Wednesday, November 08, 2006

Zen and 'Serpent' by Niel Gunn

A well read student of English literature was asking me for book suggestions.

‘Serpent’ by Neil Gunn gripped me and since I’d just finishing it this morning I'd planned to write about it for her.
But now with ‘blogarrogance’ I thought others might be interested too.

‘Serpent’ contains an intensity of vision of ordinary life that points to nothing less than Enlightenment. He takes us into those moments of insight, those moments of awareness:

.....and off sped the light over the grass and in among the wild roses and glittering across the sea. The sheer freshness of such a moment had surely the spirit of creation in it.

It is a deep love story:

It was then no doubt, imperceptibly, little by little, that there was born in him a first real intimacy with the earth, the earth of his own land.

Imperceptibly, because at first it was not the earth but Janet......

Presents a mature acceptance of tradition and change:

.....(he) had the individual responsible for his own bit of land, while at the same time he was an active member of the community, abiding by its customs and laws, just as his own bit of land was part of the communal land…a true balance between the maximum freedom of the individual and the common welfare of all, and at the same time-and this is where the anarchism comes in-they had no bosses, no tyrants, no bureaucrats, no profit-drivers among themselves.....

And enters meditation:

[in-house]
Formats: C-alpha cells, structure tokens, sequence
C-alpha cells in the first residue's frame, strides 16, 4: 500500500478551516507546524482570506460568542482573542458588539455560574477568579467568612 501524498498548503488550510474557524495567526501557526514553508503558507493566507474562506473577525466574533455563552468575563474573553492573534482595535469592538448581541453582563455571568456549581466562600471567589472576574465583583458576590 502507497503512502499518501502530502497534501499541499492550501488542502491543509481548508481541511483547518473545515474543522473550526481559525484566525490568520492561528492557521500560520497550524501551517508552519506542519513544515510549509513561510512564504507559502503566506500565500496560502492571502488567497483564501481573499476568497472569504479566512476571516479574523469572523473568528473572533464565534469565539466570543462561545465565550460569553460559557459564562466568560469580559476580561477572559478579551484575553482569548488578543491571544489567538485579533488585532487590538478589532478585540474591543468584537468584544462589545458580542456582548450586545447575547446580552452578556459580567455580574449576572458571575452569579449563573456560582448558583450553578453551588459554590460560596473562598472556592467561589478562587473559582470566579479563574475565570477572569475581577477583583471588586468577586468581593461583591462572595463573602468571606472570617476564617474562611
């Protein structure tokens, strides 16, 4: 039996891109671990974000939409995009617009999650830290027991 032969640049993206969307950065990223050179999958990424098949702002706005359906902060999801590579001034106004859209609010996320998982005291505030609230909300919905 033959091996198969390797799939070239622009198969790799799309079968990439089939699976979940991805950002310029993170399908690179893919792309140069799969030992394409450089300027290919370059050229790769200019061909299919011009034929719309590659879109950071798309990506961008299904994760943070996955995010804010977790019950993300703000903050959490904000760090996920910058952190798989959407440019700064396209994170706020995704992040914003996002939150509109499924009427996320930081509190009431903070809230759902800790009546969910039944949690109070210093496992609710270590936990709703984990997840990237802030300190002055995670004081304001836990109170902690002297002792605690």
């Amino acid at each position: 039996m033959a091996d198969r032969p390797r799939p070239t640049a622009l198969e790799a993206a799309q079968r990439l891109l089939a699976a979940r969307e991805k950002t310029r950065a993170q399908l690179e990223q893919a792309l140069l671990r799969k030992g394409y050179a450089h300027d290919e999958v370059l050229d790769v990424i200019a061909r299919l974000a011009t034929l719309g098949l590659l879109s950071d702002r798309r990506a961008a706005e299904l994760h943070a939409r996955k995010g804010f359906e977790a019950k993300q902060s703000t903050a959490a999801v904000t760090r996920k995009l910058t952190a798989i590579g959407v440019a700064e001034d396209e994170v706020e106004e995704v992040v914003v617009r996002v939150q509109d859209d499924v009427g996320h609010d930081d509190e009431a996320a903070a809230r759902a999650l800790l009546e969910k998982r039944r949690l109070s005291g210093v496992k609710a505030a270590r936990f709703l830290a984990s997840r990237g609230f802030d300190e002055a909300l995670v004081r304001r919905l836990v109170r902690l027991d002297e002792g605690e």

.....the moment of extreme pause when it seems that the veil which divides being from not-being becomes filmy, verges on complete translucence. Here the last illusion seems to be dispelled and time in stillness completes itself; the beginning and the end are comprehended.

Neil Gunn lived from 1891 to 1973 and had written ‘Serpent’ and many other books before 1953 when he read ‘Zen in the art of Archery’ by Eugen Herrigel. Now he found echoes of his own ideas in Zen and among of many books ‘Zen Flesh, Zen Bones’ by Paul Reps was a favourite.

His last novel is ‘The Other Landscape’ 1954 and his last book an autobiography, ‘The Atom of Delight’ 1956, both of which I look forward to reading.

I fetch water. I break sticks. Miracles happen.

P’ang-yun , favourite poem of Gunn.

John Burns, A Celebration of the Light (Cannongate 1988)

Picture is Anna 2002 by John Bellany because he shows us another brighter world (Sorry couldn't load pic. yet.)


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